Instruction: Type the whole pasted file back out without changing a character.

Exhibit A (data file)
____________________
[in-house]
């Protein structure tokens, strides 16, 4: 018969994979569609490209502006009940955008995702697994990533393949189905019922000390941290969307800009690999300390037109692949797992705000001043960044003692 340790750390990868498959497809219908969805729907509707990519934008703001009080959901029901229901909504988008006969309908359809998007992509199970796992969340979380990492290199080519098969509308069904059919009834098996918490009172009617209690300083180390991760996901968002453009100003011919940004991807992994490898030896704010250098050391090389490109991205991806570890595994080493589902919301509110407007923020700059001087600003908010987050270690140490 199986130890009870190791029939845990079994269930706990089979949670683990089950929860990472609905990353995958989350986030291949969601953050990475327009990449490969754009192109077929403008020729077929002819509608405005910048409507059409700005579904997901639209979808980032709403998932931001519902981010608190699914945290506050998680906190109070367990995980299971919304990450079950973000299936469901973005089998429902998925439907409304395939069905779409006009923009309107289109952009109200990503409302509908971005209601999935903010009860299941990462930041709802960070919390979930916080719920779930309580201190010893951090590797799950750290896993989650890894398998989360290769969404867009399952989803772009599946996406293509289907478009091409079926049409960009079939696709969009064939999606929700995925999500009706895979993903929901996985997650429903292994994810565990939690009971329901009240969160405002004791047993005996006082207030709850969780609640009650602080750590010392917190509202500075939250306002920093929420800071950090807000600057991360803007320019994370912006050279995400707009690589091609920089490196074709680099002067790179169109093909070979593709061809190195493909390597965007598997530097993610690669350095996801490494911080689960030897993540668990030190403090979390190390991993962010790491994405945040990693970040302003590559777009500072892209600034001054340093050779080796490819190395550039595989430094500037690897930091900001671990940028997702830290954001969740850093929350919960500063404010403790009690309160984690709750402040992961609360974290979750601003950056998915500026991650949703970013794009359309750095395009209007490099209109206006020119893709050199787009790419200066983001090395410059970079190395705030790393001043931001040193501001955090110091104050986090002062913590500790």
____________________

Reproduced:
[in-house]
């Protein structure tokens, strides 16, 4: 018969994979569609490209502006009940955008995702697994990533393949189905019922000390941290969307800009690999300390037109692949797992705000001043960044003692 340790750390990868498959497809219908969805729907509707990519934008703001009080959901029901229901909504988008006969309908359809998007992509199970796992969340979380990492290199080519098969509308069904059919009834098996918490009172009617209690300083180390991760996901968002453009100003011919940004991807992994490898030896704010250098050391090389490109991205991806570890595994080493589902919301509110407007923020700059001087600003908010987050270690140490 199986130890009870190791029939845990079994269930706990089979949670683990089950929860990472609905990353995958989350986030291949969601953050990475327009990449490969754009192109077929403008020729077929002819509608405005910048409507059409700005579904997901639209979808980032709403998932931001519902981010608190699914945290506050998680906190109070367990995980299971919304990450079950973000299936469901973005089998429902998925439907409304395939069905779409006009923009309107289109952009109200990503409302509908971005209601999935903010009860299941990462930041709802960070919390979930916080719920779930309580201190010893951090590797799950750290896993989650890894398998989360290769969404867009399952989803772009599946996406293509289907478009091409079926049409960009079939696709969009064939999606929700995925999500009706895979993903929901996985997650429903292994994810565990939690009971329901009240969160405002004791047993005996006082207030709850969780609640009650602080750590010392917190509202500075939250306002920093929420800071950090807000600057991360803007320019994370912006050279995400707009690589091609920089490196074709680099002067790179169109093909070979593709061809190195493909390597965007598997530097993610690669350095996801490494911080689960030897993540668990030190403090979390190390991993962010790491994405945040990693970040302003590559777009500072892209600034001054340093050779080796490819190395550039595989430094500037690897930091900001671990940028997702830290954001969740850093929350919960500063404010403790009690309160984690709750402040992961609360974290979750601003950056998915500026991650949703970013794009359309750095395009209007490099209109206006020119893709050199787009790419200066983001090395410059970079190395705030790393001043931001040193501001955090110091104050986090002062913590500790």